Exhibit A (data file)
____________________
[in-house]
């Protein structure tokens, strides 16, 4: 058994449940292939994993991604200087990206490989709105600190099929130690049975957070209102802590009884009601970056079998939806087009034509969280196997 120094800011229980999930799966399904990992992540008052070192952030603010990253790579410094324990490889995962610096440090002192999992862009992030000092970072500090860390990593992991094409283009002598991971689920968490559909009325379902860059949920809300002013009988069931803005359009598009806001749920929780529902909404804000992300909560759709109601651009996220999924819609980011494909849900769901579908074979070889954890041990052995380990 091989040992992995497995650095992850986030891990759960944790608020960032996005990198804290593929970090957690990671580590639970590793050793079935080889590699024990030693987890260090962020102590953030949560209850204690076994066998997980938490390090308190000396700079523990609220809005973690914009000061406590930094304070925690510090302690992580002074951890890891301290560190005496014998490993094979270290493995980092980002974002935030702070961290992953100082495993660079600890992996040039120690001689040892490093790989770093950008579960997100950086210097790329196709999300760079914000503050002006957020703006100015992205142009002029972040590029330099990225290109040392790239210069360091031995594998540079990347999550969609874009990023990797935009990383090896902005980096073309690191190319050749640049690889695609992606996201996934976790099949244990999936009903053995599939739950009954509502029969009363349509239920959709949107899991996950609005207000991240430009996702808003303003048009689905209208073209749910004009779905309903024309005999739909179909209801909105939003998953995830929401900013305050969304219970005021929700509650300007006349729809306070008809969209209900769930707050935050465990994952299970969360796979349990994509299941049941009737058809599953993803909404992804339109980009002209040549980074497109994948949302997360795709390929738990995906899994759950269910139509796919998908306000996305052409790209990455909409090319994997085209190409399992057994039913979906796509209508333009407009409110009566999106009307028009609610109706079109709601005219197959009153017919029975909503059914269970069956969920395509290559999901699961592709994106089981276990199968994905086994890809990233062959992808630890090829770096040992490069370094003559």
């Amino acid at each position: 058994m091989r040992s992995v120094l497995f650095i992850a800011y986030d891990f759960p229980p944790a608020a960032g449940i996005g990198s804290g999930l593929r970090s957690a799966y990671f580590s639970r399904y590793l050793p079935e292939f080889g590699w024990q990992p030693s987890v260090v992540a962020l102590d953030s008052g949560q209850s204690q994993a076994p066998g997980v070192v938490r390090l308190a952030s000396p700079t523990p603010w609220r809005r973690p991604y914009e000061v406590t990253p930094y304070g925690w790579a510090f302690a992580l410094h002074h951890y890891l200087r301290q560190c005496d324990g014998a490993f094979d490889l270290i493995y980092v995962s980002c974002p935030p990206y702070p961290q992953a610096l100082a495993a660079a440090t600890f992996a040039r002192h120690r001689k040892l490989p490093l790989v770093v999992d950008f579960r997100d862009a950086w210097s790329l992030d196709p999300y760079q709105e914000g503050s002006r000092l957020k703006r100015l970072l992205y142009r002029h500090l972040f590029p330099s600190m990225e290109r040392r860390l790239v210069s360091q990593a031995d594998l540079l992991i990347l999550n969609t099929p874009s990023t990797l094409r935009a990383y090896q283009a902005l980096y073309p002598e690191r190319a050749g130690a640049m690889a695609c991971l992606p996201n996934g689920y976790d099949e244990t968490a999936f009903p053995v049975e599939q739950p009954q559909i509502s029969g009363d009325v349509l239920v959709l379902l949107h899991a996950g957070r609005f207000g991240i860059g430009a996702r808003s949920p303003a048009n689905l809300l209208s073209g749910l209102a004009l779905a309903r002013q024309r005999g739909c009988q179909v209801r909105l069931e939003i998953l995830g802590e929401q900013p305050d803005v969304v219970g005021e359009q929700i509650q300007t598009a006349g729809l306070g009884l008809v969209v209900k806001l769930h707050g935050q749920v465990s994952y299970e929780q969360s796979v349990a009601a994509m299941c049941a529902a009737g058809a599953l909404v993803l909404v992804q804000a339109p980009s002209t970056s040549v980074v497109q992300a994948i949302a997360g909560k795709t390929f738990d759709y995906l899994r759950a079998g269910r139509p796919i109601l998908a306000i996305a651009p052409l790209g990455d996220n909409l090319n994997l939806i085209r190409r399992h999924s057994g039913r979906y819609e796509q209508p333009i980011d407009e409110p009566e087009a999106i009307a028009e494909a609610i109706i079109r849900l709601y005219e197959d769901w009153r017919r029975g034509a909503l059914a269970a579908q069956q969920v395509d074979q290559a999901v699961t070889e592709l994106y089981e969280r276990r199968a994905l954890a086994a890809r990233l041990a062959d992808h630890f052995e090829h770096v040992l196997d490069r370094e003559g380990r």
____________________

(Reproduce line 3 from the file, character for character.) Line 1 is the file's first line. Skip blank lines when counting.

């Amino acid at each position: 058994m091989r040992s992995v120094l497995f650095i992850a800011y986030d891990f759960p229980p944790a608020a960032g449940i996005g990198s804290g999930l593929r970090s957690a799966y990671f580590s639970r399904y590793l050793p079935e292939f080889g590699w024990q990992p030693s987890v260090v992540a962020l102590d953030s008052g949560q209850s204690q994993a076994p066998g997980v070192v938490r390090l308190a952030s000396p700079t523990p603010w609220r809005r973690p991604y914009e000061v406590t990253p930094y304070g925690w790579a510090f302690a992580l410094h002074h951890y890891l200087r301290q560190c005496d324990g014998a490993f094979d490889l270290i493995y980092v995962s980002c974002p935030p990206y702070p961290q992953a610096l100082a495993a660079a440090t600890f992996a040039r002192h120690r001689k040892l490989p490093l790989v770093v999992d950008f579960r997100d862009a950086w210097s790329l992030d196709p999300y760079q709105e914000g503050s002006r000092l957020k703006r100015l970072l992205y142009r002029h500090l972040f590029p330099s600190m990225e290109r040392r860390l790239v210069s360091q990593a031995d594998l540079l992991i990347l999550n969609t099929p874009s990023t990797l094409r935009a990383y090896q283009a902005l980096y073309p002598e690191r190319a050749g130690a640049m690889a695609c991971l992606p996201n996934g689920y976790d099949e244990t968490a999936f009903p053995v049975e599939q739950p009954q559909i509502s029969g009363d009325v349509l239920v959709l379902l949107h899991a996950g957070r609005f207000g991240i860059g430009a996702r808003s949920p303003a048009n689905l809300l209208s073209g749910l209102a004009l779905a309903r002013q024309r005999g739909c009988q179909v209801r909105l069931e939003i998953l995830g802590e929401q900013p305050d803005v969304v219970g005021e359009q929700i509650q300007t598009a006349g729809l306070g009884l008809v969209v209900k806001l769930h707050g935050q749920v465990s994952y299970e929780q969360s796979v349990a009601a994509m299941c049941a529902a009737g058809a599953l909404v993803l909404v992804q804000a339109p980009s002209t970056s040549v980074v497109q992300a994948i949302a997360g909560k795709t390929f738990d759709y995906l899994r759950a079998g269910r139509p796919i109601l998908a306000i996305a651009p052409l790209g990455d996220n909409l090319n994997l939806i085209r190409r399992h999924s057994g039913r979906y819609e796509q209508p333009i980011d407009e409110p009566e087009a999106i009307a028009e494909a609610i109706i079109r849900l709601y005219e197959d769901w009153r017919r029975g034509a909503l059914a269970a579908q069956q969920v395509d074979q290559a999901v699961t070889e592709l994106y089981e969280r276990r199968a994905l954890a086994a890809r990233l041990a062959d992808h630890f052995e090829h770096v040992l196997d490069r370094e003559g380990r």